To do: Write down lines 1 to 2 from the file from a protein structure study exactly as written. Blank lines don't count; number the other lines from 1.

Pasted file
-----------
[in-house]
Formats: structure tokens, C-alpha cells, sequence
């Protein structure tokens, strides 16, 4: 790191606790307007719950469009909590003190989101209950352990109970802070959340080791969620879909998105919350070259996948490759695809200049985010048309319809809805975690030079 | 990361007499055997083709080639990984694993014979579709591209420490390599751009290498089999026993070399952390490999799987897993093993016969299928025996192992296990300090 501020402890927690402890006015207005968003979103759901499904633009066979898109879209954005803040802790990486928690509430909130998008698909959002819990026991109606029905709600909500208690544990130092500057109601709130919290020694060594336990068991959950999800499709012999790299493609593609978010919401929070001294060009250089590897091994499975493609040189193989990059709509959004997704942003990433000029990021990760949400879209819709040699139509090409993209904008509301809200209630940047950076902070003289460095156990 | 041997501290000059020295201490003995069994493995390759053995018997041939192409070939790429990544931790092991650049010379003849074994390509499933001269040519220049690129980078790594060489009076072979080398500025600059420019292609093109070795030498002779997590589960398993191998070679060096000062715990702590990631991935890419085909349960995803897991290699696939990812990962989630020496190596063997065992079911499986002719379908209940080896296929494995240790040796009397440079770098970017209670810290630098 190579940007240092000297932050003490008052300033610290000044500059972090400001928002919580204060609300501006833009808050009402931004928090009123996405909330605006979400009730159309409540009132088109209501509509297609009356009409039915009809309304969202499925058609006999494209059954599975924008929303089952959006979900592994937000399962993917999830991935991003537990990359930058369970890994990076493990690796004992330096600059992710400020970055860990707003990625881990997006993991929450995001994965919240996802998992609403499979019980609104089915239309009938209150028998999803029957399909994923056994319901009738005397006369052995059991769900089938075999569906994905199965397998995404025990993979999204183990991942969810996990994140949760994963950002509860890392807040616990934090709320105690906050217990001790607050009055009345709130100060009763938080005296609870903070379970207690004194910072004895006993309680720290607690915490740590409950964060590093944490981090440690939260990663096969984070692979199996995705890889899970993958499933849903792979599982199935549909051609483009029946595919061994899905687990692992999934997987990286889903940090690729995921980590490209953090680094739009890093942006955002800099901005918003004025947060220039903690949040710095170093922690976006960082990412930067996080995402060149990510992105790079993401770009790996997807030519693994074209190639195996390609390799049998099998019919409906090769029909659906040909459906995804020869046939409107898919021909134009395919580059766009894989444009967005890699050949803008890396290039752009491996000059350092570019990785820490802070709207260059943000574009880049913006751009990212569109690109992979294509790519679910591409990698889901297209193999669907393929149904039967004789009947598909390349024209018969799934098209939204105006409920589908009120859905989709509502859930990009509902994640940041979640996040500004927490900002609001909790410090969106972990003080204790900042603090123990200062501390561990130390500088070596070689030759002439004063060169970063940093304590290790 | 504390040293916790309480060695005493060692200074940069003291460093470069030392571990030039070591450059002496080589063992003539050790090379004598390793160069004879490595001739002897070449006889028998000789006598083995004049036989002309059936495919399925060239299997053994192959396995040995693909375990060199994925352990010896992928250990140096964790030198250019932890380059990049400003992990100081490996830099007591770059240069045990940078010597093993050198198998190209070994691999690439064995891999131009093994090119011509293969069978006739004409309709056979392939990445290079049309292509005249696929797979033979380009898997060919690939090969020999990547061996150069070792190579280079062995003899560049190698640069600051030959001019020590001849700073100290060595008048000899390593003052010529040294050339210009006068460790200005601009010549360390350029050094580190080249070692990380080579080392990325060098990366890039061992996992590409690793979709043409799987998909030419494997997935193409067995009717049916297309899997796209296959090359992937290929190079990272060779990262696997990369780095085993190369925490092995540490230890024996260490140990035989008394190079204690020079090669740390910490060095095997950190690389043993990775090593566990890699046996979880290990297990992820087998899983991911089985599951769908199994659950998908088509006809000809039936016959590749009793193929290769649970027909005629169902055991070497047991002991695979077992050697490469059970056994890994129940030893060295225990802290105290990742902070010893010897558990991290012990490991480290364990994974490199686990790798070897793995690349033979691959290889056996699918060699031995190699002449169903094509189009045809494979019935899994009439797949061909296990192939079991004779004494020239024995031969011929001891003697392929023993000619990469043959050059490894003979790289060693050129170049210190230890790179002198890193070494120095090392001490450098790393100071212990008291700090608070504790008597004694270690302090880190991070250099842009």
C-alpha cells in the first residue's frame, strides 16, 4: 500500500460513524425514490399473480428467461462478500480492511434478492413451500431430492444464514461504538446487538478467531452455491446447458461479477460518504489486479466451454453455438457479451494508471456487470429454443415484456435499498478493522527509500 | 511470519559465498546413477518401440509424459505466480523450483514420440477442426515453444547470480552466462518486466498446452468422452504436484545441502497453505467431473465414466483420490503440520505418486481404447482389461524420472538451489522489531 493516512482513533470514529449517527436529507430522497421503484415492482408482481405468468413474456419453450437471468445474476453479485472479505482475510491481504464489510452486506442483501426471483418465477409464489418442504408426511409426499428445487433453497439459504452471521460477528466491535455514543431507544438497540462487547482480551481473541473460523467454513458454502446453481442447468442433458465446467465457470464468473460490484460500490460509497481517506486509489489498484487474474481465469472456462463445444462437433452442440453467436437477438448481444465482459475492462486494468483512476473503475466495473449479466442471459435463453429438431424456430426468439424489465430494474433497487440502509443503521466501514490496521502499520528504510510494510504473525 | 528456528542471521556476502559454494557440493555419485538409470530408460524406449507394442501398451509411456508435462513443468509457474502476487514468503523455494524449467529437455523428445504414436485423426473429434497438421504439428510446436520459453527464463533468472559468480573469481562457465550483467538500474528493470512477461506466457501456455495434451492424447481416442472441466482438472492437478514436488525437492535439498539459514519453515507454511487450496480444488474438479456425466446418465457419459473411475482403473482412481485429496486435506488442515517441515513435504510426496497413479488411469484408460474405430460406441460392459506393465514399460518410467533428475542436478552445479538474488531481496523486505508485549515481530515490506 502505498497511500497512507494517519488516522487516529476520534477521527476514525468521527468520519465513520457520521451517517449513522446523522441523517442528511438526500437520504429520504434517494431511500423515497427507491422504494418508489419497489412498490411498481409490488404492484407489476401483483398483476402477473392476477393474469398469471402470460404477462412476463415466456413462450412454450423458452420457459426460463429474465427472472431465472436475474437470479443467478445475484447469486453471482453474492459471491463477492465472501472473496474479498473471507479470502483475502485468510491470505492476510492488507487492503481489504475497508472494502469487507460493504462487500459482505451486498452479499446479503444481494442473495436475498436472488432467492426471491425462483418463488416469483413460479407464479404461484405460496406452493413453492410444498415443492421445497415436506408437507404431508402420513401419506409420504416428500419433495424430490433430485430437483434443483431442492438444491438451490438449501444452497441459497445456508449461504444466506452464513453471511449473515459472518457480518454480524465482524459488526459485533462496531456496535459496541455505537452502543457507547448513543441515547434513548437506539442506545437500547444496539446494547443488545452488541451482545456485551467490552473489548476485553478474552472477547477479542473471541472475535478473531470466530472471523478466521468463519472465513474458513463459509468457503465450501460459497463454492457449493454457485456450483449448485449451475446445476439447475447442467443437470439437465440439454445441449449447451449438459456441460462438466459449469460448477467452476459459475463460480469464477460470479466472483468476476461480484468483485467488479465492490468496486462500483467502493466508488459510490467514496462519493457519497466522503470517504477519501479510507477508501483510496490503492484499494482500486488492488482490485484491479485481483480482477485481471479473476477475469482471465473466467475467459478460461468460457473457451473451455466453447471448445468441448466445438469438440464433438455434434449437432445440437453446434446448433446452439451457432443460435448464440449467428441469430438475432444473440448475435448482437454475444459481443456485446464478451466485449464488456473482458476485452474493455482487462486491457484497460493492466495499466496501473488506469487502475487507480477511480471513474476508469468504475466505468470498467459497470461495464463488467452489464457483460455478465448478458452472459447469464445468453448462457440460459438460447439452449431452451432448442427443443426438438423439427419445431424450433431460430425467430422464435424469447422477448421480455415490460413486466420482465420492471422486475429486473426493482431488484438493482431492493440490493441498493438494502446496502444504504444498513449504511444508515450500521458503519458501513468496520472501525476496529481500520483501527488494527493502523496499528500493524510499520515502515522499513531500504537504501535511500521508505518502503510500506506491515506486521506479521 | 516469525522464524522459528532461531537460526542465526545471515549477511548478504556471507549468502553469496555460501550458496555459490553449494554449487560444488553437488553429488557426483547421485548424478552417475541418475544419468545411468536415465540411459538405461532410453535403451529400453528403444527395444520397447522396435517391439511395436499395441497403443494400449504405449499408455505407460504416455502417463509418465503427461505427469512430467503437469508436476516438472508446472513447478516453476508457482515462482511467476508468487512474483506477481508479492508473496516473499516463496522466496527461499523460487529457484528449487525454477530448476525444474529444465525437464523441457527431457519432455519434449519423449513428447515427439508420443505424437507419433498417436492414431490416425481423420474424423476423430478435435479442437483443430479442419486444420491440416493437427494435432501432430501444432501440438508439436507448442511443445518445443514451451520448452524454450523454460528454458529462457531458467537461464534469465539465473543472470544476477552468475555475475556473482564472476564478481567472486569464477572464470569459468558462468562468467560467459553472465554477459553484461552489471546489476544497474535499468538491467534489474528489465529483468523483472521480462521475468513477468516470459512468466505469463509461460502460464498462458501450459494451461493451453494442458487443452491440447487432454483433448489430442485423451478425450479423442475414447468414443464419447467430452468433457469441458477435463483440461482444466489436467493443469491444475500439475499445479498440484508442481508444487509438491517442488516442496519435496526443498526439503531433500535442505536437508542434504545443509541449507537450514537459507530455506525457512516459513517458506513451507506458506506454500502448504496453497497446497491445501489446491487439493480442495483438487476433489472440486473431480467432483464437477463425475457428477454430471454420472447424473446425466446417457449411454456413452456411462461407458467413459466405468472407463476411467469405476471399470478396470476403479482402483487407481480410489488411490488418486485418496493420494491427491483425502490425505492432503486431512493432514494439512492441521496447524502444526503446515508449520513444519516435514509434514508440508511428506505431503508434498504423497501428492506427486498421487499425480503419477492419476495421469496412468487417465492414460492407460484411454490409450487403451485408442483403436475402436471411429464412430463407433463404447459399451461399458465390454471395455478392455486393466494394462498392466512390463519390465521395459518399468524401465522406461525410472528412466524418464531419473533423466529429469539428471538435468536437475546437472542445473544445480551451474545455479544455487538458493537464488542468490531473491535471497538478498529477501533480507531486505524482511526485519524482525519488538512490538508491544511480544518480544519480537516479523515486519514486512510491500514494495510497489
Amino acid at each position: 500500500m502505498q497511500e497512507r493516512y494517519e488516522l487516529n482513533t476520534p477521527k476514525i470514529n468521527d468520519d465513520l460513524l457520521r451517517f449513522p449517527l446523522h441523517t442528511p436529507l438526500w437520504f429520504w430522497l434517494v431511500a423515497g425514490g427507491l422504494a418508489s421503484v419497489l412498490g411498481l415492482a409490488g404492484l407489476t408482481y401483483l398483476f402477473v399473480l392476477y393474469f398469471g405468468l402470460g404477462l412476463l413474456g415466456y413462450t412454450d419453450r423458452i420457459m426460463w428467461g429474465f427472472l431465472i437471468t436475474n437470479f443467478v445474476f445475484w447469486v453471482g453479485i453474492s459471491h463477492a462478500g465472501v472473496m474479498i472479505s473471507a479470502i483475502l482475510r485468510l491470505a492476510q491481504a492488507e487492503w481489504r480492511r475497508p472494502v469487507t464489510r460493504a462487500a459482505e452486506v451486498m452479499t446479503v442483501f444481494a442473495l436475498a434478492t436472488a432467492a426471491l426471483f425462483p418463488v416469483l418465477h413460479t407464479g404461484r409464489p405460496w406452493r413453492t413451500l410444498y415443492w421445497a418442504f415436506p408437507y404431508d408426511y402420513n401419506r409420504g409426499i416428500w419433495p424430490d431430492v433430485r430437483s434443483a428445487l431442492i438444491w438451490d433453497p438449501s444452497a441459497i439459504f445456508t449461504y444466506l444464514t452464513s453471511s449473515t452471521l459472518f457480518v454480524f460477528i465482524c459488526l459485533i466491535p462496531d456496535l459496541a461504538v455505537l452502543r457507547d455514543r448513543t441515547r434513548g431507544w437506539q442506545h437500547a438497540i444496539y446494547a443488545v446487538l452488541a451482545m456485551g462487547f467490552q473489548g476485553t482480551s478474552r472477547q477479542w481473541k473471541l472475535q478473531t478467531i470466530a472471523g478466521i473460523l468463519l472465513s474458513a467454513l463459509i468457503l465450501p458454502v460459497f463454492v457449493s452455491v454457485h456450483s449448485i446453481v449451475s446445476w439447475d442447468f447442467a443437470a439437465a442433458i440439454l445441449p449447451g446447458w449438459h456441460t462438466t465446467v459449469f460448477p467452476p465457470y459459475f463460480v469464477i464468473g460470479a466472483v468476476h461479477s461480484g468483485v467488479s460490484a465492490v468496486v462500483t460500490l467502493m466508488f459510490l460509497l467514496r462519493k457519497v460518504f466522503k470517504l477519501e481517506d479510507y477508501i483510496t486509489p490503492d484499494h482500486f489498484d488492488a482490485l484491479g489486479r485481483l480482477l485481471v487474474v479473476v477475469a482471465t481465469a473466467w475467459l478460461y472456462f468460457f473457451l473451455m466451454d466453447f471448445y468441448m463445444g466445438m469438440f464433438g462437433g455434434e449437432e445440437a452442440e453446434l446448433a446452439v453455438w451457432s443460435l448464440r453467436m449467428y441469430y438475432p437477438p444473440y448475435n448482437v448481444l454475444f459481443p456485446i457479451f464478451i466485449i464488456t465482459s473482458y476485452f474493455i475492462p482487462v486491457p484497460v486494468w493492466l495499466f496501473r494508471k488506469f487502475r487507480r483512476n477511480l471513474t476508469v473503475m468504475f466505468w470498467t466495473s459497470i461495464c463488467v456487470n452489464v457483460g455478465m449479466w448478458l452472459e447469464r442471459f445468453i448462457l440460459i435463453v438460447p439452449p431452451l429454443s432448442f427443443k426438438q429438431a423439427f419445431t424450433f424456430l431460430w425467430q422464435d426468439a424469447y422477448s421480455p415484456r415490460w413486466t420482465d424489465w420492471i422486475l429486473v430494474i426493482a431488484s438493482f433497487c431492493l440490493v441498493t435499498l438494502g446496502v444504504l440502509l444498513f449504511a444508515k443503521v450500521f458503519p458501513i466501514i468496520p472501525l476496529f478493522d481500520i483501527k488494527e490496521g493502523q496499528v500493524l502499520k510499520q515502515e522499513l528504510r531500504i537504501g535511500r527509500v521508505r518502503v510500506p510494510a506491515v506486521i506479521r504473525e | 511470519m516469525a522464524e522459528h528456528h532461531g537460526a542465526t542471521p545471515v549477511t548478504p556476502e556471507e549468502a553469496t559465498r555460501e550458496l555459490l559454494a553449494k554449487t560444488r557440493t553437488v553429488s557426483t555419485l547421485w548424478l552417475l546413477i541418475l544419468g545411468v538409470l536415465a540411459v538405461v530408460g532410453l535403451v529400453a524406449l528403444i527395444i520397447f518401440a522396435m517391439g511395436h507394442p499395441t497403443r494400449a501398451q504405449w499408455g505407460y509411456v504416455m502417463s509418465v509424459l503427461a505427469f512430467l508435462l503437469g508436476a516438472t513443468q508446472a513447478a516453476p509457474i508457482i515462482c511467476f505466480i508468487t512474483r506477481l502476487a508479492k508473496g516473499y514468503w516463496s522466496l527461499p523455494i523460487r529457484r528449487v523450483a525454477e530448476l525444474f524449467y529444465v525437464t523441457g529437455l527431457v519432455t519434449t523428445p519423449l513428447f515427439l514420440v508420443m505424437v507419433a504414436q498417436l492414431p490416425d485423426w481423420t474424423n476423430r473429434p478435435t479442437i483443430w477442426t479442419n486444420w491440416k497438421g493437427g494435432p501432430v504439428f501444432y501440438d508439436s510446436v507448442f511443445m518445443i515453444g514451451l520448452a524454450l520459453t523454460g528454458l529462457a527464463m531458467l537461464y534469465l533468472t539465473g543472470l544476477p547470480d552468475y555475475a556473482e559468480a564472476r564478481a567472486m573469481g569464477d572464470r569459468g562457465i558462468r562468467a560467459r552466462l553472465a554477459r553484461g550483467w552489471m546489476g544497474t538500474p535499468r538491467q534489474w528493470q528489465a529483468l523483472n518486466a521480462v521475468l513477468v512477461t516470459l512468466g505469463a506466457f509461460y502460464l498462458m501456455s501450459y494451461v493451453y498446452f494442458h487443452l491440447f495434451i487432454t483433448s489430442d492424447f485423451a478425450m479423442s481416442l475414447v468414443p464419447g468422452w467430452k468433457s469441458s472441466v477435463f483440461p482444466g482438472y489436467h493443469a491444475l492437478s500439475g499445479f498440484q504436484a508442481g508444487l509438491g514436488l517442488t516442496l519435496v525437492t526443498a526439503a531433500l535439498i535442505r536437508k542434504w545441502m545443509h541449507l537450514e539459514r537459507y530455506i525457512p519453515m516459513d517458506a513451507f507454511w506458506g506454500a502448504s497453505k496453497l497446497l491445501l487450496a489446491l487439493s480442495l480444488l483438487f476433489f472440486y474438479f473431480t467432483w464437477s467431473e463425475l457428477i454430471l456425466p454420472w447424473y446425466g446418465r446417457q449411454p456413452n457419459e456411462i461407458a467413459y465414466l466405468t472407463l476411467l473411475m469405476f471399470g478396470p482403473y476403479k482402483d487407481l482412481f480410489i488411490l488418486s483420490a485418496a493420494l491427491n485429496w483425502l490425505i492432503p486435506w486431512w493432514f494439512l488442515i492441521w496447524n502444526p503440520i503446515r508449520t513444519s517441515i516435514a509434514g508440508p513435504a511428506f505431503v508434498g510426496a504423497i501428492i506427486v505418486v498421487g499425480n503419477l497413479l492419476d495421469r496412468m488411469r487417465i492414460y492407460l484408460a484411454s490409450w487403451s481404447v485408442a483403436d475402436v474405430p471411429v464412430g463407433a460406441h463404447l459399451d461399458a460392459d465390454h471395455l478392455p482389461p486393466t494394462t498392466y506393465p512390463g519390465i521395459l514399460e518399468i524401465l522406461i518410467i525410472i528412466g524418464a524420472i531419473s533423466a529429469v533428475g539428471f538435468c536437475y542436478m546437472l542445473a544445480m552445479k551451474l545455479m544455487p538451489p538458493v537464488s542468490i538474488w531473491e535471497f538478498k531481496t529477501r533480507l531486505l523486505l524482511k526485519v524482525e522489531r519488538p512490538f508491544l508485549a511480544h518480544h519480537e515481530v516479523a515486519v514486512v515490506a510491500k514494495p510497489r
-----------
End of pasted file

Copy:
[in-house]
Formats: structure tokens, C-alpha cells, sequence